One thing the virgin birth does not do is make Jesus superhuman, endowing him with special abilities. The fact he had to be carried in a woman meant he was vulnerable, entering the world the same way we all do, making him just as human as we are. Yes, the virgin birth does distinguish him but not in terms of possessing diving powers. In both accounts he is given a unique divine vocation, that is to say, he was born to accomplish something in the service of God for God’s people. In all the gospels whenever Jesus does something miraculous it is in fulfilment of his God-given mission. It is never explained as a special ability he has but rather something God used him to accomplish. This sense of divine vocation is so present in the virgin birth accounts, it is offered as the reason for his unique birth. In Matthew it was said he will deliver his people from their sins and in Luke he will be God’s anointed king over his people Israel. The supernatural means through which he was conceived served as a sign that God himself was acting very uniquely in the course of Israel’s history to accomplish something in and for the world. This is actually consistent with the reason why God does the miraculous. It isn’t that he wants to flex his divine muscles but rather it is for a purpose.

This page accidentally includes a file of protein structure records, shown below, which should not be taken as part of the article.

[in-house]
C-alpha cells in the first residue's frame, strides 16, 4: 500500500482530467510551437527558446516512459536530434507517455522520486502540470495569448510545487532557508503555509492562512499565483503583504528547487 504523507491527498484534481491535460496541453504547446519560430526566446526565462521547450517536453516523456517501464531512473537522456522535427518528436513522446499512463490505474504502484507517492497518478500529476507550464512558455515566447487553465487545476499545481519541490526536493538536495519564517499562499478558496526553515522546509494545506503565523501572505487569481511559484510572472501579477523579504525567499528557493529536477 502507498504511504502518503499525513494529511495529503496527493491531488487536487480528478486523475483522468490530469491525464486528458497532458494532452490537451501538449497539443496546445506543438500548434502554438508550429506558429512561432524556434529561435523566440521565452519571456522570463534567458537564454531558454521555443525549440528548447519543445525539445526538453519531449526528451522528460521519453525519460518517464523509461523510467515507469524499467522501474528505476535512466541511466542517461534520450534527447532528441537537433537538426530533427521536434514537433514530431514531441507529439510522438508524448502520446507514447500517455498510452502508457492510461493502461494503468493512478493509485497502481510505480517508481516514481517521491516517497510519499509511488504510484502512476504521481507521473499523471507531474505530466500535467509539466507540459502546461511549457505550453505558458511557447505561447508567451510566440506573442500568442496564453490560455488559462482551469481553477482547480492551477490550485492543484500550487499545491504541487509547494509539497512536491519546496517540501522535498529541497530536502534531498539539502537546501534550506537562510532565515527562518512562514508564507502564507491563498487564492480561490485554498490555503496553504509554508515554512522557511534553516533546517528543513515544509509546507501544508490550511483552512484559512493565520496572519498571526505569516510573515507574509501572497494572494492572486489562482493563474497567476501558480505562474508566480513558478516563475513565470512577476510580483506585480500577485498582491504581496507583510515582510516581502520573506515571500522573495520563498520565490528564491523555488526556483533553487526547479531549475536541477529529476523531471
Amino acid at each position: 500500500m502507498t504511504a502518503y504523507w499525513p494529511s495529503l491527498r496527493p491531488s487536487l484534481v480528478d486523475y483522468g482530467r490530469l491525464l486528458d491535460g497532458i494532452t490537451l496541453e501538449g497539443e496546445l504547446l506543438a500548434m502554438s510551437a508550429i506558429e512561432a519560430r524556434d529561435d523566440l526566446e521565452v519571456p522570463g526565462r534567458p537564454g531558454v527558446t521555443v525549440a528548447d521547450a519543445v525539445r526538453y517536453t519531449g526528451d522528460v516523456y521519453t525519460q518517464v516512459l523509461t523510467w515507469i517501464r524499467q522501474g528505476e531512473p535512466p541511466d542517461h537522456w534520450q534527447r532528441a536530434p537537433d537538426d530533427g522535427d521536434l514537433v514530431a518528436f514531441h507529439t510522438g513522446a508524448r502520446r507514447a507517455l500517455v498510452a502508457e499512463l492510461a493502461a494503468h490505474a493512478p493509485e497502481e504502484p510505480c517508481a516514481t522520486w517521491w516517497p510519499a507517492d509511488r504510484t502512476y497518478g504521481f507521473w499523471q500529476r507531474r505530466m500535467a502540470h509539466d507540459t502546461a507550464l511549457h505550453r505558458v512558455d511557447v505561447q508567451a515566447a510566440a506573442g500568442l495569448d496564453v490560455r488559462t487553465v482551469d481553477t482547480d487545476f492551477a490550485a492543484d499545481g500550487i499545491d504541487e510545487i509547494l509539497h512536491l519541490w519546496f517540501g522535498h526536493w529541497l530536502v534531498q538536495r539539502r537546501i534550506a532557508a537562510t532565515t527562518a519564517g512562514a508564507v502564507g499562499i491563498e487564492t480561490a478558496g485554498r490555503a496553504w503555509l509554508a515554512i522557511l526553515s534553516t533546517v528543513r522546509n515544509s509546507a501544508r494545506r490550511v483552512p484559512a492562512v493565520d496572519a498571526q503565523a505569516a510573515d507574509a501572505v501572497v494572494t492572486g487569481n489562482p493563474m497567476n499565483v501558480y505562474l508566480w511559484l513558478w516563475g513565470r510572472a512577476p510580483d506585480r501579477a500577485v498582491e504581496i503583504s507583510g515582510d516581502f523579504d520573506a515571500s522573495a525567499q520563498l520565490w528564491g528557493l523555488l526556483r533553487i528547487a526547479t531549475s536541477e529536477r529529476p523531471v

Viewing the virgin birth not as a mere miracle but as a divine portent of things to come is very important. Now a sign indicates there is something ahead. However a sign is of no use as an indicator of things to come if no one is anticipating anything. When we do wait for things we expect them to appear in a particular time and place. The historical context of his miraculous birth, being situated in the world of space-time, is crucial to understanding its significance. It wasn’t an odd quirk of nature with God lurking behind it, monkeying around with stuff. It happened in the course of Israelite history. It was a sign of what God was accomplishing in the long story of his relationship with his people Israel. This is the very explanation the accounts themselves offer which is supported by Jesus’ own life and self-understanding in the rest of the gospels. He believed and acted as the climactic fulfilment of the scriptural narrative. With that in mind it is no surprise that his conception was the same. In the fullest sense he lived from start to finish to fulfil what was written about him in the Law, the Prophets and the Psalms.